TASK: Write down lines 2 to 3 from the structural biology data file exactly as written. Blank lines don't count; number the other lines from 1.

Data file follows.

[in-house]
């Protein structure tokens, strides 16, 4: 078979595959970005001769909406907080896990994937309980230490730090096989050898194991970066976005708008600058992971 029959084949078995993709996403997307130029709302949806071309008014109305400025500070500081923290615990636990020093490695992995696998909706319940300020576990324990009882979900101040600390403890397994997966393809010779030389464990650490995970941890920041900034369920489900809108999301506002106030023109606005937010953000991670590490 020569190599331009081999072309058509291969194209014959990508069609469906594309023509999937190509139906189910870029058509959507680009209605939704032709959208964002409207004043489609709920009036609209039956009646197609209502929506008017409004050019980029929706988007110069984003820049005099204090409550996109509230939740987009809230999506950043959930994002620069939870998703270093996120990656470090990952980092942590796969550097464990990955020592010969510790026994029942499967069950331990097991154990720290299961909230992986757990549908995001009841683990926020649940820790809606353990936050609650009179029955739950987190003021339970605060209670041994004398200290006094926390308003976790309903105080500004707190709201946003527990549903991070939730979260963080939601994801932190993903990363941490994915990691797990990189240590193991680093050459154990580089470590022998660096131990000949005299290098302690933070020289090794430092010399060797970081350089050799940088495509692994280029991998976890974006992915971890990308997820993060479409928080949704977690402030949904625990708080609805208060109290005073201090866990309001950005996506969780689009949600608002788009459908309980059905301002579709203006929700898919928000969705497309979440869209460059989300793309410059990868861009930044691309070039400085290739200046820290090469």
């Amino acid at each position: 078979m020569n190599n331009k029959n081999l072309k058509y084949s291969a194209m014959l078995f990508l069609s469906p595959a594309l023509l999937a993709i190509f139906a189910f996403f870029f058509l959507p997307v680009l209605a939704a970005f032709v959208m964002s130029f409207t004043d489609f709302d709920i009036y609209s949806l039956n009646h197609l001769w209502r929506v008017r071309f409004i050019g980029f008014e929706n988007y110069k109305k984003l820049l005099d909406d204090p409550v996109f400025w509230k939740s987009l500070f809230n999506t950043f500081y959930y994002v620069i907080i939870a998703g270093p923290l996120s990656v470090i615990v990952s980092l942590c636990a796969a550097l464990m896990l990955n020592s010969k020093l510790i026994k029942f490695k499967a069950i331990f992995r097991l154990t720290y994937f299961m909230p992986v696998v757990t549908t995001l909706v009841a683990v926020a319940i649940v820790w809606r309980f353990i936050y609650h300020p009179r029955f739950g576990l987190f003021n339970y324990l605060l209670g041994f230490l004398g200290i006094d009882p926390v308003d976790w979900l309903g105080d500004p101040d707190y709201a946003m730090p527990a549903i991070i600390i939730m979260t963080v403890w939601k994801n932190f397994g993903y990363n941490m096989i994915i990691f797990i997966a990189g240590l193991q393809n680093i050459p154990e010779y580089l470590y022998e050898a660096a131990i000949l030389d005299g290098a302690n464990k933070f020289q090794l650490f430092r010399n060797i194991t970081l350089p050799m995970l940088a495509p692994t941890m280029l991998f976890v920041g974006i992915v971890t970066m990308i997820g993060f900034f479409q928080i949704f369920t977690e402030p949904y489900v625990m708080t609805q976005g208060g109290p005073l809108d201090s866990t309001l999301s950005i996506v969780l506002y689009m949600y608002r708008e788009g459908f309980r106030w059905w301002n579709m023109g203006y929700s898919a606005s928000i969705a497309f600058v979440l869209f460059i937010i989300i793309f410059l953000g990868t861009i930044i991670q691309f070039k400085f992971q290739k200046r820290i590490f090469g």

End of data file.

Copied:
């Protein structure tokens, strides 16, 4: 078979595959970005001769909406907080896990994937309980230490730090096989050898194991970066976005708008600058992971 029959084949078995993709996403997307130029709302949806071309008014109305400025500070500081923290615990636990020093490695992995696998909706319940300020576990324990009882979900101040600390403890397994997966393809010779030389464990650490995970941890920041900034369920489900809108999301506002106030023109606005937010953000991670590490 020569190599331009081999072309058509291969194209014959990508069609469906594309023509999937190509139906189910870029058509959507680009209605939704032709959208964002409207004043489609709920009036609209039956009646197609209502929506008017409004050019980029929706988007110069984003820049005099204090409550996109509230939740987009809230999506950043959930994002620069939870998703270093996120990656470090990952980092942590796969550097464990990955020592010969510790026994029942499967069950331990097991154990720290299961909230992986757990549908995001009841683990926020649940820790809606353990936050609650009179029955739950987190003021339970605060209670041994004398200290006094926390308003976790309903105080500004707190709201946003527990549903991070939730979260963080939601994801932190993903990363941490994915990691797990990189240590193991680093050459154990580089470590022998660096131990000949005299290098302690933070020289090794430092010399060797970081350089050799940088495509692994280029991998976890974006992915971890990308997820993060479409928080949704977690402030949904625990708080609805208060109290005073201090866990309001950005996506969780689009949600608002788009459908309980059905301002579709203006929700898919928000969705497309979440869209460059989300793309410059990868861009930044691309070039400085290739200046820290090469």
């Amino acid at each position: 078979m020569n190599n331009k029959n081999l072309k058509y084949s291969a194209m014959l078995f990508l069609s469906p595959a594309l023509l999937a993709i190509f139906a189910f996403f870029f058509l959507p997307v680009l209605a939704a970005f032709v959208m964002s130029f409207t004043d489609f709302d709920i009036y609209s949806l039956n009646h197609l001769w209502r929506v008017r071309f409004i050019g980029f008014e929706n988007y110069k109305k984003l820049l005099d909406d204090p409550v996109f400025w509230k939740s987009l500070f809230n999506t950043f500081y959930y994002v620069i907080i939870a998703g270093p923290l996120s990656v470090i615990v990952s980092l942590c636990a796969a550097l464990m896990l990955n020592s010969k020093l510790i026994k029942f490695k499967a069950i331990f992995r097991l154990t720290y994937f299961m909230p992986v696998v757990t549908t995001l909706v009841a683990v926020a319940i649940v820790w809606r309980f353990i936050y609650h300020p009179r029955f739950g576990l987190f003021n339970y324990l605060l209670g041994f230490l004398g200290i006094d009882p926390v308003d976790w979900l309903g105080d500004p101040d707190y709201a946003m730090p527990a549903i991070i600390i939730m979260t963080v403890w939601k994801n932190f397994g993903y990363n941490m096989i994915i990691f797990i997966a990189g240590l193991q393809n680093i050459p154990e010779y580089l470590y022998e050898a660096a131990i000949l030389d005299g290098a302690n464990k933070f020289q090794l650490f430092r010399n060797i194991t970081l350089p050799m995970l940088a495509p692994t941890m280029l991998f976890v920041g974006i992915v971890t970066m990308i997820g993060f900034f479409q928080i949704f369920t977690e402030p949904y489900v625990m708080t609805q976005g208060g109290p005073l809108d201090s866990t309001l999301s950005i996506v969780l506002y689009m949600y608002r708008e788009g459908f309980r106030w059905w301002n579709m023109g203006y929700s898919a606005s928000i969705a497309f600058v979440l869209f460059i937010i989300i793309f410059l953000g990868t861009i930044i991670q691309f070039k400085f992971q290739k200046r820290i590490f090469g």